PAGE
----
This training style helps improve “the structural integrity of bones, tendons, and ligaments, reducing the risk of injury by adapting these tissues to increased loads,” explains Logan.  Progressive overload doesn’t just strengthen your muscles or your heart, for example, it strengthens all the parts of your body that work in conjunction with your cardiovascular and muscular symptoms.

Injury Prevention

Speaking of injuries, “properly applied progressive overload can contribute to injury prevention by gradually building up the body's capacity to handle stress, reducing the likelihood of overuse injuries,” says Logan. It basically focuses on finding the right balance of stress needed to progress your results without leading to an injury that would just set you back.

Increased Aerobic Threshold

If you’re using progressive overload for cardio training, such as with cycling, rowing, or even hiking, it will “enhance aerobic capacity by pushing the limits of cardiovascular endurance and promoting physiological adaptations that improve aerobic performance,” he says. 

Enhanced Motivation

Without challenge there can’t be change, but pushing yourself past the point of burnout can be equally as unmotivating. “Consistently progressing in your training [with progressive overload] can boost motivation and provide a clear path for achieving fitness goals,” he says. 

How to Get Started with Progressive Overload Training

Now that you grasp all the amazing benefits of progressive overload, you’re likely eager to implement the technique into your own training routine. Here’s how to incorporate the tactic no matter what your fitness goal, according to Logan. And remember, this is progressive, aka gradual, overload, so you don’t want to change multiple factors at the same time. You’d also want to determine a benchmark for success before you decide it’s time to manipulate any variable.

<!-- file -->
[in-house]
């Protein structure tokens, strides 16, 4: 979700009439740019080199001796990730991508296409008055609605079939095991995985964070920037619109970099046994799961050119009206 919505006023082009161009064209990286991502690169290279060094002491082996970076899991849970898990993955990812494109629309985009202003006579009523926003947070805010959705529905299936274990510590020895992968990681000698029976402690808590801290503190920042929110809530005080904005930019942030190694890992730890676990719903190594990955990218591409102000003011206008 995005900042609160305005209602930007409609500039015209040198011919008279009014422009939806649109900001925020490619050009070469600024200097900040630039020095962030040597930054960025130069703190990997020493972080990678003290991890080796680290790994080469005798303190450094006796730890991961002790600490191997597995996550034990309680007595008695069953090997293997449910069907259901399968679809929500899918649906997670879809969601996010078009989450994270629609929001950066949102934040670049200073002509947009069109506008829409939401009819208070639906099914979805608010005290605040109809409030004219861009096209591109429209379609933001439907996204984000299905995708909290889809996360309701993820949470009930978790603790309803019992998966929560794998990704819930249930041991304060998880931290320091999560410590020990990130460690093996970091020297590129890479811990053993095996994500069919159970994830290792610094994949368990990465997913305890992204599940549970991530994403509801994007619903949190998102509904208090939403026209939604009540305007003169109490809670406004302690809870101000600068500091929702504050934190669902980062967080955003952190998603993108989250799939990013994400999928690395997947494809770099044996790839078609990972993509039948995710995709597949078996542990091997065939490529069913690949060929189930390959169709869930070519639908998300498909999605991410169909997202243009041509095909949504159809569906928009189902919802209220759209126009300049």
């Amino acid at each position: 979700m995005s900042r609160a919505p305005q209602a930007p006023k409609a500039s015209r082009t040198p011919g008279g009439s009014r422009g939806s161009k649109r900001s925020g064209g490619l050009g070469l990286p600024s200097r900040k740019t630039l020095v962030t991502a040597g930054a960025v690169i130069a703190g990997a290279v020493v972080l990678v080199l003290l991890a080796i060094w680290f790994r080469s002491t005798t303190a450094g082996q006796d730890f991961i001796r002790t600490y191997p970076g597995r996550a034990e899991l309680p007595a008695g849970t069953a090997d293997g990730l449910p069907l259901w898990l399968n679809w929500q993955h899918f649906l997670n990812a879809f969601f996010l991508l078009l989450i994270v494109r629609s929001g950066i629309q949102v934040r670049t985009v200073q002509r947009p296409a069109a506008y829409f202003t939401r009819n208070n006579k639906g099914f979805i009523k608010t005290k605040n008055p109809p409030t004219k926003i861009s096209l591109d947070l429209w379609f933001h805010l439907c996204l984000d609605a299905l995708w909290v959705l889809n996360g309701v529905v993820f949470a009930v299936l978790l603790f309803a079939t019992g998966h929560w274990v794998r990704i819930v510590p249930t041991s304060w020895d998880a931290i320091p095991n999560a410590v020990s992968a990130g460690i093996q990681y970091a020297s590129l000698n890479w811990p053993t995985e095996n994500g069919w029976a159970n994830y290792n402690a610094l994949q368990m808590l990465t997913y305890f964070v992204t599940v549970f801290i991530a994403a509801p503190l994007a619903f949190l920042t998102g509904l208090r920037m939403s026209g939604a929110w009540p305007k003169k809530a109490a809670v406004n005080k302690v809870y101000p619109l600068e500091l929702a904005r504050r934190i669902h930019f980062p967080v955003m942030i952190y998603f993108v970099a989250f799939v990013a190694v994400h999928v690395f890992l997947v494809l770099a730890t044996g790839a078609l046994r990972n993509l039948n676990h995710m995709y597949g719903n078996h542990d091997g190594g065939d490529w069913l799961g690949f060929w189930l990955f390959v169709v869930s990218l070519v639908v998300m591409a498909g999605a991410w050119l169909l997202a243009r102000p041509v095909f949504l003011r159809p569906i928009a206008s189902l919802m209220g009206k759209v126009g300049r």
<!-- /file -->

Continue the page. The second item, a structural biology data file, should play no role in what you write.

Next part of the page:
Increase the reps, sets, or time.  

For strength training or interval training (cardio or strength), an easy way to think about progressive overload would be to increase the number of reps per set or increase the number of total sets and keep the number of reps steady. For isometric exercises or intervals, you could increase the time for effort or decrease the time for rest. 

Increase resistance or load. 

For resistance training or weight lifting, you could apply progressive overload by adding more resistance, such as with a cable machine, or load, by upping the weights you choose. “For example, if you're bench pressing, you can start with 3 sets of 8 reps at a certain weight, and in the next session, add more weight—or increase the number of reps or sets” if you’re choosing to use another variable, says Logan.

Increase Volume

For cyclists, swimmers, or other cardio fans, you can increase your volume of training, aka the total effort put in, which, in this case, could be total distance. So, if running three miles no longer feels like a challenge to you, you might add on .25 or .50 miles during your next workout.